- Key House Republican says panel would be advisory only
- Republicans say bankruptcy legislation is no panacea
The chairman of a U.S. House subcommittee that has balked at legislation that would let some Puerto Rico government agencies seek bankruptcy said he’s instead pushing for the creation of a federal board to advise the island on its finances.
Representative Tom Marino, a Pennsylvania Republican, said in an interview Thursday that the panel would be appointed by Congress and the Obama administration. He said it would suggest how the territory could cut spending and take other steps -- such as seeking an exemption from the minimum wage -- to put an end to its chronic budget deficits and spur the economy. It wouldn’t take direct control.
"Strictly advisory," he said. "This takes it out of the hands of the passions of the people of Puerto Rico."
Republican majorities in the House and Senate have faced criticism from Democrats for showing little urgency to aid Puerto Rico, which has been pushed to the brink by $73 billion of debt. Puerto Rico is pressing Congress to boost the funding it receives from federal programs and allow its publicly owned corporations, such as the power company, to file for Chapter 9 bankruptcy protection, as U.S. cities can.
The crisis has escalated since June, when Governor Alejandro Garcia Padilla said the island can’t afford to pay its debts. It defaulted on some bonds for the first time in August and is planning to push for investors to accept less than they’re owed. Without an influx of funds, the government may run out of cash by the end of the year.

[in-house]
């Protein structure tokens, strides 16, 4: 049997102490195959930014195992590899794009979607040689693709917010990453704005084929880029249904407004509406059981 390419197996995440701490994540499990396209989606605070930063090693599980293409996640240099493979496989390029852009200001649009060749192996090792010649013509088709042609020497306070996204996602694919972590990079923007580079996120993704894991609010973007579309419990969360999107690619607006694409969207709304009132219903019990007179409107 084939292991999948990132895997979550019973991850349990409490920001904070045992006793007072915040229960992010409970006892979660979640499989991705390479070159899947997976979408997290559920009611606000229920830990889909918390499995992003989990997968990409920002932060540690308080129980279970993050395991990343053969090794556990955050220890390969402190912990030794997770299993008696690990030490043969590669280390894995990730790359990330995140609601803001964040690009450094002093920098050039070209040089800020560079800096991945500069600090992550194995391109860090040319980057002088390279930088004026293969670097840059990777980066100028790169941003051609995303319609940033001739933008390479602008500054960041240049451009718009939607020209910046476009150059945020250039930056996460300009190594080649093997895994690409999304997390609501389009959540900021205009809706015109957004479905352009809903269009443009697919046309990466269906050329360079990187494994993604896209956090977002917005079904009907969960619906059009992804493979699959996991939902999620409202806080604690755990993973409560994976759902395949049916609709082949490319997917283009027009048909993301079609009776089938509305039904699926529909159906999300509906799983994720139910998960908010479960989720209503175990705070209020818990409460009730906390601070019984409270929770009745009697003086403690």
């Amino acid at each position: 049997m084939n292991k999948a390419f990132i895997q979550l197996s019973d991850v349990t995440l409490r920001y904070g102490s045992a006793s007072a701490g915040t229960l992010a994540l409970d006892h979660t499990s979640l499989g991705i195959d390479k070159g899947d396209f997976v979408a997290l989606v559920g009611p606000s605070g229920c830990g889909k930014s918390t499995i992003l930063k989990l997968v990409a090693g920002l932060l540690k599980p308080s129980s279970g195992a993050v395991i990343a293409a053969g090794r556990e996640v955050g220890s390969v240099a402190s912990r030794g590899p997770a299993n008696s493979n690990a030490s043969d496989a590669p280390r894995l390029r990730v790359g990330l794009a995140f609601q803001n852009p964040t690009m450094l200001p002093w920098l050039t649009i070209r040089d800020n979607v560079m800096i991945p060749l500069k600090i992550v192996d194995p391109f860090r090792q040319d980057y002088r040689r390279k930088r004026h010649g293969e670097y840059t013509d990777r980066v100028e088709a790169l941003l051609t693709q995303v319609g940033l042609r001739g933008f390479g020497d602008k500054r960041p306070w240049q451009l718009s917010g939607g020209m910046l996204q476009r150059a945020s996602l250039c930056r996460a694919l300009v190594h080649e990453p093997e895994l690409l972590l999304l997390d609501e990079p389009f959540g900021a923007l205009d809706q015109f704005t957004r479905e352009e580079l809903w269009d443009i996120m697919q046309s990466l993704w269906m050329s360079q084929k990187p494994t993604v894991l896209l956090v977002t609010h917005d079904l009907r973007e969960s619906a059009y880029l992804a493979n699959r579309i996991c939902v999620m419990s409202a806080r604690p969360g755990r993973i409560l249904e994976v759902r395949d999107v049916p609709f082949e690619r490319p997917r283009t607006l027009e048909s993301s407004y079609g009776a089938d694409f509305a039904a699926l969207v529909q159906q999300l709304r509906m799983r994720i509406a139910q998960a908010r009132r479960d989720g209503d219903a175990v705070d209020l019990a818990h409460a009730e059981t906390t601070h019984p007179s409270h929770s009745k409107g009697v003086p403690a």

Marino chairs the House Judiciary Committee on Regulatory Reform, Commercial and Antitrust Law, which held a February hearing on the bankruptcy bill. The legislation hasn’t moved forward because of objections from some Republicans.
U.S. Treasury Secretary Jacob J. Lew said in July that no federal bailout is being considered, though the administration supports the bankruptcy bill.
Marino’s interest in a federal advisory board comes after Senator Charles Grassley, an Iowa Republican who chairs the Senate Judiciary Committee, suggested a similar move during a hearing on the island’s fiscal crisis Tuesday. Garcia Padilla has proposed his own version of a control board for the island, with members that would be selected by the governor.
Marino said that the bankruptcy bill, if considered at all, would have to be part of a broader program to help Puerto Rico deal with its long-building financial strains. Puerto Rico’s debt has swelled as the government borrowed to cover budget shortfalls amid a lackluster economy and an exodus of residents to the U.S. mainland.
He said an advisory board of experts could help provide a path forward, and even offer some proposed actions for Congress to take. The details about how such a board would operate have not been decided.
"It has to be clear that bankruptcy is not the panacea here,” he said. "It’s taken a long time for Puerto Rico to get into this debt, and it will take a long time to get out."